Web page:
In the present study, it was first confirmed that the expression of MAGE-D4 mRNA and protein in different types of glioma specimens was significantly increased compared with that in normal brain tissue, as determined by bioinformatics analysis. Secondly, RT-qPCR and IHC analysis confirmed that MAGE-D4 mRNA and protein expression levels were significantly higher in glioma tissues than in normal brain tissues. The present results indicated that the percentage of glioma tissues with high expression of MAGE-D4 mRNA was 67.74% and that the percentage positive for MAGE-D4 protein expression was 78.23%. MAGE-D4 protein expression was also significantly associated with the age group (P<0.0001), WHO classification (P<0.001) and p53 expression (P<0.001). Finally, patients with high MAGE-D4 expression in cancerous tissues experienced significantly reduced median OS and RFS times compared with those with low MAGE-D4 expression.

MAGE-D4, which was initially defined as MAGE-E1, belongs to the MAGE family of genes and has been identified to exhibit significantly higher expression in tumor tissues than normal tissues (19). In exploring immunotherapeutic treatments, researchers initially identified that MAGE-D4 was overexpressed in a number of human malignant tumor types, including renal cell carcinoma, non-small cell lung cancer and oral squamous cell carcinoma (9,30,31), and the present study results were consistent with this aspect. Compared with our previous report (16), the present study demonstrated that the positive percentage of MAGE-D4 protein was greater than that of the mRNA expression, and there are several possibilities for explaining this inconsistency. According to the patterns of eukaryote gene expression, the level of mRNA does not always accurately reflect the protein level, which may be due to mRNA stability, translational regulation, post-transcriptional modifications, and proteasomal degradation (32,33). In this regard, it is more important to perform a protein analysis than an mRNA analysis; therefore, IHC was used to directly measure MAGE-D4 protein expression in glioma, and these protein levels were used in the subsequent statistical analysis. The present study demonstrated that MAGE-D4 protein expression was not associated with the age group (P>0.05). As there were fewer cases of gliomas in children, therefore, the number of patients included in such studies should be increased in the future.

In a type I MAGE family genetic study, Guo et al (5) reported that the protein expression levels of MAGE-A1, -A3 and -A11 in the glioma specimens were all significantly increased compared with those in the normal brain tissue. Patients with high MAGE-A1 and -A11 expression levels exhibited significantly reduced OS times compared with those with low expression levels (5). The results in terms of these aspects were consistent with the present study of a type II MAGE family. The results indicated that MAGE family types I and II may be used as ideal targets in immunotherapy for glioma, and may be potential markers for a poor prognosis of glioma. He et al (16) reported the differential expression of MAGE-D4 at the mRNA and protein level in glioma and normal brain tissues. There were 41 cases of glioma, with the number of cases being less than the present study with 124 cases of glioma and statistical efficiency being insufficient (16); however, the present study involved the analysis of 124 cases of glioma. In addition, the association of expression levels with clinicopathological parameters was analyzed and multivariate analysis and survival analysis, including OS and RFS time, of patients with glioma were performed. The present study is therefore superior to the study by He et al (16), and further verified that MAGE-D4 is a potential biomarker of glioma and an important factor in the prognosis of patients with glioma initiation and recurrence.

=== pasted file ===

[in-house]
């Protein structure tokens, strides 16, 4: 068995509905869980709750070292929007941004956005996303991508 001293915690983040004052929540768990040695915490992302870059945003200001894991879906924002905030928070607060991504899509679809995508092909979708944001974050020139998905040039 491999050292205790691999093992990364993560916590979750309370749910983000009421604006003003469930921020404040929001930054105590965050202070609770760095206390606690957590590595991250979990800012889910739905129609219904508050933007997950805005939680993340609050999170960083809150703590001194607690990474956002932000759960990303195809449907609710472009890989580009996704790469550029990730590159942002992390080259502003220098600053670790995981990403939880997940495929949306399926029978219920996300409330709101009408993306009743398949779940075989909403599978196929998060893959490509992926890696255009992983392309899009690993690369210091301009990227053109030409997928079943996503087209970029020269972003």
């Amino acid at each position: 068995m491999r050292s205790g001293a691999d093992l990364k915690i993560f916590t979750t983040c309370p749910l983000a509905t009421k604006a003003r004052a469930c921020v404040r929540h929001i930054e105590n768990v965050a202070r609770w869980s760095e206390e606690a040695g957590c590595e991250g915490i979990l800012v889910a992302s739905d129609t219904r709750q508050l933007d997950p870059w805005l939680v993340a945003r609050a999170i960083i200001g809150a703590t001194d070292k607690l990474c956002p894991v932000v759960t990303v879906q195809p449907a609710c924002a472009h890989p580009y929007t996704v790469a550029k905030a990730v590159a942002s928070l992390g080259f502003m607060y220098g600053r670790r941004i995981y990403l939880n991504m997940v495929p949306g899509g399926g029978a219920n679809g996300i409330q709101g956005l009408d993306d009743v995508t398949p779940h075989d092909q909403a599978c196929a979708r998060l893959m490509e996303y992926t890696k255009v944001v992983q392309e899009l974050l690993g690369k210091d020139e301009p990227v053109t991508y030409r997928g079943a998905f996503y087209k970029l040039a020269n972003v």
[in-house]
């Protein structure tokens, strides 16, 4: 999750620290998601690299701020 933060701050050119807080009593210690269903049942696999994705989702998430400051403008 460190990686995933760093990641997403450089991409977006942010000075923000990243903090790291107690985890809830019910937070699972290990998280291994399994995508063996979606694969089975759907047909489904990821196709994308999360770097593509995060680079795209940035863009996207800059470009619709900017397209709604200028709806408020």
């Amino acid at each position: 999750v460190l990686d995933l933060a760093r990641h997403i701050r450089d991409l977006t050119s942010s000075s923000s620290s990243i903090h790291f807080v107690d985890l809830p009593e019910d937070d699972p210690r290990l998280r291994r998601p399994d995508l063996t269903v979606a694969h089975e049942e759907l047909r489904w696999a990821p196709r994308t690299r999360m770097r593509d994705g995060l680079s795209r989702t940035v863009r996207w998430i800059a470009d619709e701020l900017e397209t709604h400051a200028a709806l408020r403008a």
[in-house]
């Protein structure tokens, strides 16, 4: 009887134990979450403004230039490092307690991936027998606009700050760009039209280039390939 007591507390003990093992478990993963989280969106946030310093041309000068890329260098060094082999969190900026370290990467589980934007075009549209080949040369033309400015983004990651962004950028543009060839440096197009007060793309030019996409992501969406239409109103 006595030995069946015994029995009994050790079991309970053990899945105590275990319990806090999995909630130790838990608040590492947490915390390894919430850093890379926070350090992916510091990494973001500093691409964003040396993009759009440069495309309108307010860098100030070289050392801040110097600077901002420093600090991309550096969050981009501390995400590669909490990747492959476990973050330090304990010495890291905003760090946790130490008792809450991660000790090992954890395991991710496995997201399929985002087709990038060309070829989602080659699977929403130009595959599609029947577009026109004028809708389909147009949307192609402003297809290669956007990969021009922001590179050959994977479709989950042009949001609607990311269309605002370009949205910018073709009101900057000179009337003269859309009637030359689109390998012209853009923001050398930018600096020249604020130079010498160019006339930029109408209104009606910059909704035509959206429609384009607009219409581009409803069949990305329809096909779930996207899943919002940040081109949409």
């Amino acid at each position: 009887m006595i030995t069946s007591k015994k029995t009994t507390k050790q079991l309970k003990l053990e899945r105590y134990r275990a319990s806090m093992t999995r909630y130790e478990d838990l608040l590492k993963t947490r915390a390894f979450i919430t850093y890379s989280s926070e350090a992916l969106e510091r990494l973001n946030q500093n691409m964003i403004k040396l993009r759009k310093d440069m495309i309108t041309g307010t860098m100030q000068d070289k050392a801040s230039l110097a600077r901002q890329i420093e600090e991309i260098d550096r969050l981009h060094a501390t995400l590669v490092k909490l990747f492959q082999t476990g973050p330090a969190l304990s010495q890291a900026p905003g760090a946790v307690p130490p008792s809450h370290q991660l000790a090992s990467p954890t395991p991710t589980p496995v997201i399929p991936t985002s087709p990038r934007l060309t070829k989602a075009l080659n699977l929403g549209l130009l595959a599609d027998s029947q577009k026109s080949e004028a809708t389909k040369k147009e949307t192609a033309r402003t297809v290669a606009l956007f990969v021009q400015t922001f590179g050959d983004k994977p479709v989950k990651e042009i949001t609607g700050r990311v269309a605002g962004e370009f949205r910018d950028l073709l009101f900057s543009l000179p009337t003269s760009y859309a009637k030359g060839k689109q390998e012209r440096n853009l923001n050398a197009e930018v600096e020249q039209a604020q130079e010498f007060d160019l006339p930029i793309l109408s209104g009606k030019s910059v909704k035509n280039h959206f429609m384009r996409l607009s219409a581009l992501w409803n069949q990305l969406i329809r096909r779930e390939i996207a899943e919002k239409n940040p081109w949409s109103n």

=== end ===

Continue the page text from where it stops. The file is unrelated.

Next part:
Additionally, with regard to the choice of a tumor size of ≥5 cm, Ki-67 expression of ≥10% and p53 expression of ≥10%, several factors were considered. Firstly, the average tumor size was 5 cm in the present study. Furthermore, according to the survival risk stratification standard for patients with low-grade glioma by the European Organization for Research and Treatment of Cancer (34). Karim et al (34) chose the ‘Greatest diameter=5 cm’ as the TNM staging classification standard of primary low-grade glioma, Daniels et al (35) considered that a tumor size of ≥6 cm was a be risk factor for OS time of low-grade glioma. Therefore, after comprehensive consideration, a tumor size of ≥5 cm was selected to be a prognostic parameter in the our present study. Secondly, according to the Human Protein Atlas (HPA) Database (http://www.proteinatlas.org), as IHC showed Ki-67 staining in nucleus, nucleoli and nuclear (https://www.proteinatlas.org/ENSG00000148773-MKI67/cell), and p53 staining in nucleoplasm (https://www.proteinatlas.org/ENSG00000141510-TP53/cell). Distribution of Ki-67 and p53 proteins was all located in the cell nucleus (36). Specimens with positive immunostaining of Ki-67 and p53 in glioma were quantified by image analysis. The ratio of immunostained surface was determined as previously described (2628). Vascular endothelial cells, lymphocytic cells and necrotic areas were excluded from counts. From the five high magnification views of 100 cells, the percentage of positive cells was calculated and used in the following scoring method: 0–10%, 0 points; 11–24%, 1 points; 25–49%, 2 points; 50–74%, 3 points; ≥75%, 4 points. Thus, Ki-67<10%, low expression; Ki-67≥10%, high expression; p53<10%, low expression; and p53≥10%, high expression were used.